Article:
Elsternwick, Vic
This is a very disturbing development. AUJS is the peak body of Jewish tertiary students. It purports to represent the interests of all Jewish tertiary students on campuses across Australia.

For such a senior body within the Jewish community to be actively promoting an organisation which describes itself as "islamophobic" is a worrying development. The leadership of AUJS needs to explain its involvement in "Aussie Pride" groups such as SIOOz.

Words © 2007 Irfan Yusuf

Tuesday, October 02, 2007

LETTERS: Prejudicial responses ...

Yesterday's The Age carried this article from yours truly.

Alan Freedman responds in today's Letters ...
... unlike radical Islamists, Jews have never perpetrated violence in an attempt to advance a political ideology based on their religion.
I guess the Stern Gang was all a figment of our imagination. I guess the King David Hotel self-detonated, as did the village of Deir Yassin. And those nasty Sikh separatists were obviously the ones who laid siege to the Church of the Nativity in Bethlehem.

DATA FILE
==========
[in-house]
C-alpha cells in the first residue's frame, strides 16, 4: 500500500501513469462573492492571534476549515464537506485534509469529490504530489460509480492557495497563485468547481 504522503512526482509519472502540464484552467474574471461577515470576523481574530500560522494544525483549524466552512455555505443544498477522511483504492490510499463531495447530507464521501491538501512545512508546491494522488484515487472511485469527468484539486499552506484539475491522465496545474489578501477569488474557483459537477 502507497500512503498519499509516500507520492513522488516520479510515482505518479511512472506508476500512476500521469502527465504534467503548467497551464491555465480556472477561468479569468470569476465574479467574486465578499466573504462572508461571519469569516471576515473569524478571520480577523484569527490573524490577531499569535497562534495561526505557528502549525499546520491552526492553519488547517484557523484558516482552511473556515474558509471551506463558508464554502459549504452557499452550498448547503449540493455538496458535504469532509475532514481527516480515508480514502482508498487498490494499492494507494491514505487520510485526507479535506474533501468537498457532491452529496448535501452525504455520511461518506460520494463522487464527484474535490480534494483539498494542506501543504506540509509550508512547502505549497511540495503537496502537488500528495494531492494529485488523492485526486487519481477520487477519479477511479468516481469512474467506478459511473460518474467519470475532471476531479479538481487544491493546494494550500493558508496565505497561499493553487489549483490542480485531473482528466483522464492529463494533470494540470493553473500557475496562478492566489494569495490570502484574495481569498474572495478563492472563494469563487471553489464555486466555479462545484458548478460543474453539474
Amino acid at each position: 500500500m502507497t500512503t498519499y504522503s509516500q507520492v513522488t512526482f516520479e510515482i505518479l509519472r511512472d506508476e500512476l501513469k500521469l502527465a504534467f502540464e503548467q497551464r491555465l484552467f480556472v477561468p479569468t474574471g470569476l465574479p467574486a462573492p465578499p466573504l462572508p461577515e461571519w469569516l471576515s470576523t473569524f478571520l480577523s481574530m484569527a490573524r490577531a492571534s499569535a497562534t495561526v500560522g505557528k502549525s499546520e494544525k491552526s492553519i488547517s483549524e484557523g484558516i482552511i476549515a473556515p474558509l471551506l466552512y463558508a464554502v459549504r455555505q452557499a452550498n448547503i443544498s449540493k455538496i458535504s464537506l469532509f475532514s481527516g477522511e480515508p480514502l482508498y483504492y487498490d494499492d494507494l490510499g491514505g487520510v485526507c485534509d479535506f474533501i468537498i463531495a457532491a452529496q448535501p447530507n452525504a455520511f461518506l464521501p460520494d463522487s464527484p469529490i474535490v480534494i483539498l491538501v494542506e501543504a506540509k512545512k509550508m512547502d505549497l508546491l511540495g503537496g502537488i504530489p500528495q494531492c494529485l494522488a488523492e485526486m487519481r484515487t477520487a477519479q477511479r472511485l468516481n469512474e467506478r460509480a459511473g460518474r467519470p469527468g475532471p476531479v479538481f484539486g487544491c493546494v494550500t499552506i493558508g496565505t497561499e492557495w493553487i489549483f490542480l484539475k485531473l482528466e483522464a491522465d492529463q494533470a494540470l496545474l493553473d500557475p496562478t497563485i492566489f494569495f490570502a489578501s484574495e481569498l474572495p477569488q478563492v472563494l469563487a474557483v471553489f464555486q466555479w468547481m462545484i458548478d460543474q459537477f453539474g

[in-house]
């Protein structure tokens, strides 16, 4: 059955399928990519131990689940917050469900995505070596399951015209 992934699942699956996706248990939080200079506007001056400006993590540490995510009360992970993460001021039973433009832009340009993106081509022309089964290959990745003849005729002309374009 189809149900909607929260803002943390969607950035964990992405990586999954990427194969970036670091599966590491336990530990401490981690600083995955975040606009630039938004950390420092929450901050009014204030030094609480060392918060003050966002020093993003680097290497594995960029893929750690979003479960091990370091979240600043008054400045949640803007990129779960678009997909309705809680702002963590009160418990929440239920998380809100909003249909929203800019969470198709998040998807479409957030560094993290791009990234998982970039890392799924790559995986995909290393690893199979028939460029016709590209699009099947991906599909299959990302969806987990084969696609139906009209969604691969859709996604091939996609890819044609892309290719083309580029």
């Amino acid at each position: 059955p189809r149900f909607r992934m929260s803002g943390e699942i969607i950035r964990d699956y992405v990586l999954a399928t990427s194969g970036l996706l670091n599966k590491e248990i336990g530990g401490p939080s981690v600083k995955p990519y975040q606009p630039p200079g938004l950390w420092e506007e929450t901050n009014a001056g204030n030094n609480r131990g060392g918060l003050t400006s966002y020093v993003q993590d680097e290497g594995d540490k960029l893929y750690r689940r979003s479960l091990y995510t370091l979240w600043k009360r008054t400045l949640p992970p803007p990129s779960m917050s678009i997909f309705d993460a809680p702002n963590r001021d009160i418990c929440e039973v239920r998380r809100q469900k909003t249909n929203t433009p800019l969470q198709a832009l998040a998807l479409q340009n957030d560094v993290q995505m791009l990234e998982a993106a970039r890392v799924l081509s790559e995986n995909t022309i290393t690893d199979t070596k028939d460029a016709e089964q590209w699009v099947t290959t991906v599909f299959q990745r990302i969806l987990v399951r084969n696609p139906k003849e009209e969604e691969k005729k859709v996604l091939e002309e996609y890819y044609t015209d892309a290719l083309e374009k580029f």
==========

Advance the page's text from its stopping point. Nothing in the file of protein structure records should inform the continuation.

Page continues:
Alan then volunteers this advive ...
If Muslimphobia is an emerging trend, perhaps Muslims should review the behaviour of those extremists in their own communities in an attempt to define its cause.
And how do you propose we do that? Do we set up our own intelligence and law enforcement network? How will we know who the extremists are? Are we all linked up to some huge international Islamic intranet moderated by Usama bin Ladin?

What control can we exercise over who speaks for us? Or more to the point, who journos and politicians claim speak for us?